Use of Phenotypic and Molecular Serotype Identification Methods To Characterize Previously Nonserotypeable Group B Streptococci
Lotte Munch Lambertsen,
Gwendolyn L. Gilbert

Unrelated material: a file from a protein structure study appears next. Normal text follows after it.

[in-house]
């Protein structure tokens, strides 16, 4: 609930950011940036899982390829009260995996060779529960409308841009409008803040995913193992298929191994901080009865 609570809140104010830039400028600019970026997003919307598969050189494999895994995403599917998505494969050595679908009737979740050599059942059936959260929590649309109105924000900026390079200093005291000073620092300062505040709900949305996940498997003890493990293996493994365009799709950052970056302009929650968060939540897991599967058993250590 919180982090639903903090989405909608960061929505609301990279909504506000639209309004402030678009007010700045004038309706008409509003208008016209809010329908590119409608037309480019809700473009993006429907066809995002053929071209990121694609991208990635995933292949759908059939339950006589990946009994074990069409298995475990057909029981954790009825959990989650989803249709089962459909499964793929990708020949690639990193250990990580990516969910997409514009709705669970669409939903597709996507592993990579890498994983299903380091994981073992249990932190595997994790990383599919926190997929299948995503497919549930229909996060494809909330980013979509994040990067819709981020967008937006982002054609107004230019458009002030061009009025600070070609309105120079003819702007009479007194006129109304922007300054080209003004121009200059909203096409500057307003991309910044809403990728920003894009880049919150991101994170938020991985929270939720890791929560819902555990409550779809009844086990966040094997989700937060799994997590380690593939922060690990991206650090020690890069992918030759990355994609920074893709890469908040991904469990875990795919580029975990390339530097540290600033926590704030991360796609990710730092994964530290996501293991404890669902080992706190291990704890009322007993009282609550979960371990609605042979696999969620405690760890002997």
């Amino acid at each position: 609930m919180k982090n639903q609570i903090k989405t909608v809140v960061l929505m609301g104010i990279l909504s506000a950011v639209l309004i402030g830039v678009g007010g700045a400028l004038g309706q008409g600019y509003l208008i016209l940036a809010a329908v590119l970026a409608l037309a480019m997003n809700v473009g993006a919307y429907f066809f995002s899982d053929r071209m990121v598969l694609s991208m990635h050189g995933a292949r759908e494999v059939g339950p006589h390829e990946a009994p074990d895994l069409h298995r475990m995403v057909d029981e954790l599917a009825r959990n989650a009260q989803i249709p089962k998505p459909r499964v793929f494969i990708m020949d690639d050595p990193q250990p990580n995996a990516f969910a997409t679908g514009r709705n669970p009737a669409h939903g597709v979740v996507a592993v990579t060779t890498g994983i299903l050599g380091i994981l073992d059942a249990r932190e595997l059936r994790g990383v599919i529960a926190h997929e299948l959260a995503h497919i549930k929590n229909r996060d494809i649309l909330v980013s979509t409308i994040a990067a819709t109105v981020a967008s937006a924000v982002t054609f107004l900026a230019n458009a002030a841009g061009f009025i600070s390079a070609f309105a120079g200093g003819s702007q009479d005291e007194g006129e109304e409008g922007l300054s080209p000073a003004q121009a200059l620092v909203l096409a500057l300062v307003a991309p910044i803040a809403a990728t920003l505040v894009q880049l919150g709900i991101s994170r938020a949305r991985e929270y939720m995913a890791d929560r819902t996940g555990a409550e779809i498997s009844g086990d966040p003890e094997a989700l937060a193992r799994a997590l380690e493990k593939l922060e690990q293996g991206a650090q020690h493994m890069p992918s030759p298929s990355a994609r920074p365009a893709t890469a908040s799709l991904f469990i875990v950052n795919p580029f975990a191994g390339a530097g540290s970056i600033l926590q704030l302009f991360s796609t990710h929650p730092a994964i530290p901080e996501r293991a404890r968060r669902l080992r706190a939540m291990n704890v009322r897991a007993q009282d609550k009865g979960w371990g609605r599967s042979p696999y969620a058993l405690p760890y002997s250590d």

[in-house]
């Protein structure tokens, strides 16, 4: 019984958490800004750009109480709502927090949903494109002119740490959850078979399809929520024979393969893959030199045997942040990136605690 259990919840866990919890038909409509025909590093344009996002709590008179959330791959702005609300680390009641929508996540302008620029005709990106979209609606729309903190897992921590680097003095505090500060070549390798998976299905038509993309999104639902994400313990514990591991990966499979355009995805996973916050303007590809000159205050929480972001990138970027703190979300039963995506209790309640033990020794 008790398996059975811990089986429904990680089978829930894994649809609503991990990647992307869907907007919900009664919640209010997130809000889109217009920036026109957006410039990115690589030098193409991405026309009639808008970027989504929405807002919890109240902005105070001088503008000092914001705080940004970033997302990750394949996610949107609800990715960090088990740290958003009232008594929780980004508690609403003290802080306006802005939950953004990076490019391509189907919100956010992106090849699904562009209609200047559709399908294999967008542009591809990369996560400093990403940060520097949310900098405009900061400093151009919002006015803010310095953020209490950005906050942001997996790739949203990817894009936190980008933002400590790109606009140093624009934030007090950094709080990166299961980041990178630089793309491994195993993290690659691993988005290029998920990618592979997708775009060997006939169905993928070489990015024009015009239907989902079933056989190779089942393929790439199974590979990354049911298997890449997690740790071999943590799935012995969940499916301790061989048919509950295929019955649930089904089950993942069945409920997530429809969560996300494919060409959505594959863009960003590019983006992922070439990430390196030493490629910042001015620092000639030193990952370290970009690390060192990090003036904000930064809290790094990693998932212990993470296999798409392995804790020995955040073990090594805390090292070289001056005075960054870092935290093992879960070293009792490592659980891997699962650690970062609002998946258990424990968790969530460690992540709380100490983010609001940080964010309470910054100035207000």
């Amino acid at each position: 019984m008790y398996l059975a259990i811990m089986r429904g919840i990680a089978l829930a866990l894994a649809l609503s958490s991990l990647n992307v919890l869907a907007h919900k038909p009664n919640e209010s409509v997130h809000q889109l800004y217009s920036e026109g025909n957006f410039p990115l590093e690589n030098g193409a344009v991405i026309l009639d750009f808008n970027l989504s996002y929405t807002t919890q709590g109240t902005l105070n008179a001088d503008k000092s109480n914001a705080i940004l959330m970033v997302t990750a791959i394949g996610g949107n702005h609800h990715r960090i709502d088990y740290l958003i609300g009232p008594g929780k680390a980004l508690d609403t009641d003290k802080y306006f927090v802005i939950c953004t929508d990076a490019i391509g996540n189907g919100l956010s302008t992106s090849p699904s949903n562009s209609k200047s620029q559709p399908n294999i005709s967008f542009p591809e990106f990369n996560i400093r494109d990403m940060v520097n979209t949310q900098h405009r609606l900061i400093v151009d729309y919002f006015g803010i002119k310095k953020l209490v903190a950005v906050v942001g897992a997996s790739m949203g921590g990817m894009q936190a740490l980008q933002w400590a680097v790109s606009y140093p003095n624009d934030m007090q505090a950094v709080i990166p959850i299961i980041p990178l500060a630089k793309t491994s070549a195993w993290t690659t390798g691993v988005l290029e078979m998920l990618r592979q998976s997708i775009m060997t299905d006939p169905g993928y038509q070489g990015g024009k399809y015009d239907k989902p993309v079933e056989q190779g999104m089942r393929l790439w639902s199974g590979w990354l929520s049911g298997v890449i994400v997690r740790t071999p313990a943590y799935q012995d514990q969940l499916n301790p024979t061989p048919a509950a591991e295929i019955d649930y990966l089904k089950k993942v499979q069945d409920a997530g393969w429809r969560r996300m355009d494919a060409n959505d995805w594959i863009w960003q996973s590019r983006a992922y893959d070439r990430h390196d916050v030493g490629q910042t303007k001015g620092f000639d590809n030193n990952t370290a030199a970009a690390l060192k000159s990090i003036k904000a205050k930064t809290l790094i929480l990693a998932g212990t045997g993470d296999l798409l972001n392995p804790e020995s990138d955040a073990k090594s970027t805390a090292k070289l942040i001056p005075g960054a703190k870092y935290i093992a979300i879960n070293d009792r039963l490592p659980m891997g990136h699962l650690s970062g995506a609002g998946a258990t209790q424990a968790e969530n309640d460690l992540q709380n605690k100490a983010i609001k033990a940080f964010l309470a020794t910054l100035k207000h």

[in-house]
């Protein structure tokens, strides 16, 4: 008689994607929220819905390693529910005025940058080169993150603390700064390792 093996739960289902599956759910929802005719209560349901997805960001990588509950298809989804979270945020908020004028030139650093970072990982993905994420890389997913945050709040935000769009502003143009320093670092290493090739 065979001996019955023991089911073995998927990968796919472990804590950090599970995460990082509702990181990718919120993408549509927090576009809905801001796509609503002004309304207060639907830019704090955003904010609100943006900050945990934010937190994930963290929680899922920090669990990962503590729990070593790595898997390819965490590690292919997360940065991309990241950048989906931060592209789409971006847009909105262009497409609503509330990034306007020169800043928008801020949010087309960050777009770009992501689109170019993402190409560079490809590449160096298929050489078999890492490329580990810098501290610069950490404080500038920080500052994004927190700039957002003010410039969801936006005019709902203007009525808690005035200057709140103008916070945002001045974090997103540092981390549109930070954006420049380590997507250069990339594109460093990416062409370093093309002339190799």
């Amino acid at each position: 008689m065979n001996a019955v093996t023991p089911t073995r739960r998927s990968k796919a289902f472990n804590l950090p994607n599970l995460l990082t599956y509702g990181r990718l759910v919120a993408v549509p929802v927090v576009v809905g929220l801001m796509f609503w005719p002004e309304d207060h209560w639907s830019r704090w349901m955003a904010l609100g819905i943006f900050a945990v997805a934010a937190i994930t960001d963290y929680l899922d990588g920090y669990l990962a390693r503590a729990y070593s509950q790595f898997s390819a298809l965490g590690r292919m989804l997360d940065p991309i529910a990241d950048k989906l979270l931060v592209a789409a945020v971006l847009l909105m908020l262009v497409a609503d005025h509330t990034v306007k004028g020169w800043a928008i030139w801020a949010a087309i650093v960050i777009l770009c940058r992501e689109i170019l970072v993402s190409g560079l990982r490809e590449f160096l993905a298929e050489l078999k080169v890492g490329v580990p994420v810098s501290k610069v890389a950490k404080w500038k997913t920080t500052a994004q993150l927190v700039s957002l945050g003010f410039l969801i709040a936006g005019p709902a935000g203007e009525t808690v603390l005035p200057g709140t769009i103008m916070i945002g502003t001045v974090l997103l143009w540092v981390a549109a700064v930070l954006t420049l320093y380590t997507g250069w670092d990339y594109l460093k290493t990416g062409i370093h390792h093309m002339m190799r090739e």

Among 1,762 isolates of Streptococcus agalactiae (group B streptococcus [GBS]), 207 (12%) initially nonserotypeable isolates were tested by improved conventional serotyping methods (Lancefield antigen extraction with 0.1 and 0.2 N HCl, latex agglutination assays, and use of antisera against all known serotypes [Ia, Ib, and II to IX]) and a molecular serotype identification system (multiplex PCR-based reverse line blot [mPCR/RLB] assays targeting serotype-specific sites in the region spanning cpsH to cpsM). Serotypes were assigned to 71 (34%) of the 207 isolates by using antisera and to 204 (98.5%) of them by mPCR/RLB. Sequencing of a portion of the cpsE-cpsF-cpsG region of 141 persistently nonserotypeable isolates and 1 with discrepant conventional and molecular serotyping results was attempted. Major mutations were identified in 34 isolates (24%), including 11 (8%) from which no amplicons were obtained and 23 (16%) with sequence variation compared with published sequences; of the latter, 21 (15%) were associated with amino acid changes. By contrast, mutations were identified in only 12 (2.3%) of 516 serotypeable isolates for which this region has been sequenced previously. In summary, an improved serotyping scheme allowed serotype identification of more than one-third of the previously nonserotypeable GBS isolates. Molecular serotypes were assigned to almost all of the isolates by mPCR/RLB. Significant mutations (with no amplicons or with associated amino acid changes) were found in the cpsE-cpsF-cspG region of a higher proportion of nonserotypeable than of serotypeable isolates (32/141 versus 8/516; P < 0.001), but further investigation is needed to determine the genetic basis for most nonserotypeable GBS isolates.